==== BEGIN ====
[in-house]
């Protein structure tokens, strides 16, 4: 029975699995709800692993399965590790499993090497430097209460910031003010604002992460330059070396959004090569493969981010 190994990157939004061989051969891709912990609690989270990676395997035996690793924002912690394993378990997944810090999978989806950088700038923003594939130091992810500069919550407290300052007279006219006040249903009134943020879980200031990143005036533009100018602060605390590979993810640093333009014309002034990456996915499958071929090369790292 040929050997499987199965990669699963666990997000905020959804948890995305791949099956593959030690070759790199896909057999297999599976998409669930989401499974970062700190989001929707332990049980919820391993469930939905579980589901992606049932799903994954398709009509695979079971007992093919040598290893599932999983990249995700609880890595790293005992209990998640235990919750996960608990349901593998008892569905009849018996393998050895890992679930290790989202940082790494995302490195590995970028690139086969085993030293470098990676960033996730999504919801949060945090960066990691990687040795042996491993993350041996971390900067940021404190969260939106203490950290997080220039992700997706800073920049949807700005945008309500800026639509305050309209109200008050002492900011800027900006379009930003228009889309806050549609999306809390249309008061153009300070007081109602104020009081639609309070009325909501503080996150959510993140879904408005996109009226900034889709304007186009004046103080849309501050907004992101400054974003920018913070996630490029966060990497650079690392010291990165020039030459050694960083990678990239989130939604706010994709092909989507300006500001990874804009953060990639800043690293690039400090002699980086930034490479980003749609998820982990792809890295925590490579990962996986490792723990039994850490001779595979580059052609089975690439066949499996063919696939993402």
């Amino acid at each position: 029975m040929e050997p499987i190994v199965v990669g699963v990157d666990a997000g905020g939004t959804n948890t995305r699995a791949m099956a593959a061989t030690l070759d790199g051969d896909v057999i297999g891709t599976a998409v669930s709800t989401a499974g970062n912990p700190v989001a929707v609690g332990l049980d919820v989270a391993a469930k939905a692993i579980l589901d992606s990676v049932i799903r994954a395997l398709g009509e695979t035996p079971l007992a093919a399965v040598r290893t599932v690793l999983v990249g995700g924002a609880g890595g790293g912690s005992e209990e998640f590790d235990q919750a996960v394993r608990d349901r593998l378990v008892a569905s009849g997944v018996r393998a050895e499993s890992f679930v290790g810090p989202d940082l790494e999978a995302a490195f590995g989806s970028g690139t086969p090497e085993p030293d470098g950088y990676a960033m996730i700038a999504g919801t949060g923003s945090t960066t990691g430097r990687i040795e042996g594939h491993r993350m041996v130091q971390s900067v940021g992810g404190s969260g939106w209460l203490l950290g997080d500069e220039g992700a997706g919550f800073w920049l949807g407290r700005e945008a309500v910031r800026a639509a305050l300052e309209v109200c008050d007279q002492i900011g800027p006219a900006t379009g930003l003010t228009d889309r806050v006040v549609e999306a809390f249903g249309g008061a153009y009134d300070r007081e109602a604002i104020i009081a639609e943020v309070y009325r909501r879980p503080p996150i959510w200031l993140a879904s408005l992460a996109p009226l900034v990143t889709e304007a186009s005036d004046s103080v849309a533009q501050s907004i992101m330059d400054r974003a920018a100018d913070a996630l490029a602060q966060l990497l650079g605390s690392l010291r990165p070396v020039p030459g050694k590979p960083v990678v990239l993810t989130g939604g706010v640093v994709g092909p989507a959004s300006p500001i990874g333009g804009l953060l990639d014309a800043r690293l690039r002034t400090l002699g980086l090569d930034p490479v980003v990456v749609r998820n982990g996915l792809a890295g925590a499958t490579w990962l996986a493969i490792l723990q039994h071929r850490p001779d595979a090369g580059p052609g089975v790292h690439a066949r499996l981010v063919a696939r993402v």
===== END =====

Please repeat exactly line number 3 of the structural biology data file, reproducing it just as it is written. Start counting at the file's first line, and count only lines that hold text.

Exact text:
């Amino acid at each position: 029975m040929e050997p499987i190994v199965v990669g699963v990157d666990a997000g905020g939004t959804n948890t995305r699995a791949m099956a593959a061989t030690l070759d790199g051969d896909v057999i297999g891709t599976a998409v669930s709800t989401a499974g970062n912990p700190v989001a929707v609690g332990l049980d919820v989270a391993a469930k939905a692993i579980l589901d992606s990676v049932i799903r994954a395997l398709g009509e695979t035996p079971l007992a093919a399965v040598r290893t599932v690793l999983v990249g995700g924002a609880g890595g790293g912690s005992e209990e998640f590790d235990q919750a996960v394993r608990d349901r593998l378990v008892a569905s009849g997944v018996r393998a050895e499993s890992f679930v290790g810090p989202d940082l790494e999978a995302a490195f590995g989806s970028g690139t086969p090497e085993p030293d470098g950088y990676a960033m996730i700038a999504g919801t949060g923003s945090t960066t990691g430097r990687i040795e042996g594939h491993r993350m041996v130091q971390s900067v940021g992810g404190s969260g939106w209460l203490l950290g997080d500069e220039g992700a997706g919550f800073w920049l949807g407290r700005e945008a309500v910031r800026a639509a305050l300052e309209v109200c008050d007279q002492i900011g800027p006219a900006t379009g930003l003010t228009d889309r806050v006040v549609e999306a809390f249903g249309g008061a153009y009134d300070r007081e109602a604002i104020i009081a639609e943020v309070y009325r909501r879980p503080p996150i959510w200031l993140a879904s408005l992460a996109p009226l900034v990143t889709e304007a186009s005036d004046s103080v849309a533009q501050s907004i992101m330059d400054r974003a920018a100018d913070a996630l490029a602060q966060l990497l650079g605390s690392l010291r990165p070396v020039p030459g050694k590979p960083v990678v990239l993810t989130g939604g706010v640093v994709g092909p989507a959004s300006p500001i990874g333009g804009l953060l990639d014309a800043r690293l690039r002034t400090l002699g980086l090569d930034p490479v980003v990456v749609r998820n982990g996915l792809a890295g925590a499958t490579w990962l996986a493969i490792l723990q039994h071929r850490p001779d595979a090369g580059p052609g089975v790292h690439a066949r499996l981010v063919a696939r993402v």